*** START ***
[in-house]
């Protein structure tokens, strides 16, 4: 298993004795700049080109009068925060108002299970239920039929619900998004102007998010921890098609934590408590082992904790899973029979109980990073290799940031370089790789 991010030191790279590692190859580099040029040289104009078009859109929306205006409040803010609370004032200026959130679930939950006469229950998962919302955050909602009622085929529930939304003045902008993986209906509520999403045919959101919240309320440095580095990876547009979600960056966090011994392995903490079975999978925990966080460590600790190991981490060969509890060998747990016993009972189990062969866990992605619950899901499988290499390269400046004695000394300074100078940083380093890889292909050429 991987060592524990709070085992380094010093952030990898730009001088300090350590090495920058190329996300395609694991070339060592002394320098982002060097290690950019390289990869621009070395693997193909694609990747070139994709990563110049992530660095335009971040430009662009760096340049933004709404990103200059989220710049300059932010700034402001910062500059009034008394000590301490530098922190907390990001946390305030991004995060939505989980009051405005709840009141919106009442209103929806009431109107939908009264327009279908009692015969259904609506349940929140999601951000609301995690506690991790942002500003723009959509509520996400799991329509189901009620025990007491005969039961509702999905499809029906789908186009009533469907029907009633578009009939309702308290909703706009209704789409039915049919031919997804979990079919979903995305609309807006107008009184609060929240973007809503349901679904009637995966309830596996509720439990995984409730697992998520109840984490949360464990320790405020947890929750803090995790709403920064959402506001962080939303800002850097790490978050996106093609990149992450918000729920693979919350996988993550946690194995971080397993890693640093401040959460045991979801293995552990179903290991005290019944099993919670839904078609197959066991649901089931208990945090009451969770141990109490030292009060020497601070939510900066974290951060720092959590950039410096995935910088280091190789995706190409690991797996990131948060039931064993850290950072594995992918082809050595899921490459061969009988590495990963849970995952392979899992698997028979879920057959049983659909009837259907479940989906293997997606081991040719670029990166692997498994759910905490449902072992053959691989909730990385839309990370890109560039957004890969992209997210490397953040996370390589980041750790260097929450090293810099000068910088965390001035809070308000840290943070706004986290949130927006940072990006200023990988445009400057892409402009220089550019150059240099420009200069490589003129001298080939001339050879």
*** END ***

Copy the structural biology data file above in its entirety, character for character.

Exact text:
[in-house]
């Protein structure tokens, strides 16, 4: 298993004795700049080109009068925060108002299970239920039929619900998004102007998010921890098609934590408590082992904790899973029979109980990073290799940031370089790789 991010030191790279590692190859580099040029040289104009078009859109929306205006409040803010609370004032200026959130679930939950006469229950998962919302955050909602009622085929529930939304003045902008993986209906509520999403045919959101919240309320440095580095990876547009979600960056966090011994392995903490079975999978925990966080460590600790190991981490060969509890060998747990016993009972189990062969866990992605619950899901499988290499390269400046004695000394300074100078940083380093890889292909050429 991987060592524990709070085992380094010093952030990898730009001088300090350590090495920058190329996300395609694991070339060592002394320098982002060097290690950019390289990869621009070395693997193909694609990747070139994709990563110049992530660095335009971040430009662009760096340049933004709404990103200059989220710049300059932010700034402001910062500059009034008394000590301490530098922190907390990001946390305030991004995060939505989980009051405005709840009141919106009442209103929806009431109107939908009264327009279908009692015969259904609506349940929140999601951000609301995690506690991790942002500003723009959509509520996400799991329509189901009620025990007491005969039961509702999905499809029906789908186009009533469907029907009633578009009939309702308290909703706009209704789409039915049919031919997804979990079919979903995305609309807006107008009184609060929240973007809503349901679904009637995966309830596996509720439990995984409730697992998520109840984490949360464990320790405020947890929750803090995790709403920064959402506001962080939303800002850097790490978050996106093609990149992450918000729920693979919350996988993550946690194995971080397993890693640093401040959460045991979801293995552990179903290991005290019944099993919670839904078609197959066991649901089931208990945090009451969770141990109490030292009060020497601070939510900066974290951060720092959590950039410096995935910088280091190789995706190409690991797996990131948060039931064993850290950072594995992918082809050595899921490459061969009988590495990963849970995952392979899992698997028979879920057959049983659909009837259907479940989906293997997606081991040719670029990166692997498994759910905490449902072992053959691989909730990385839309990370890109560039957004890969992209997210490397953040996370390589980041750790260097929450090293810099000068910088965390001035809070308000840290943070706004986290949130927006940072990006200023990988445009400057892409402009220089550019150059240099420009200069490589003129001298080939001339050879």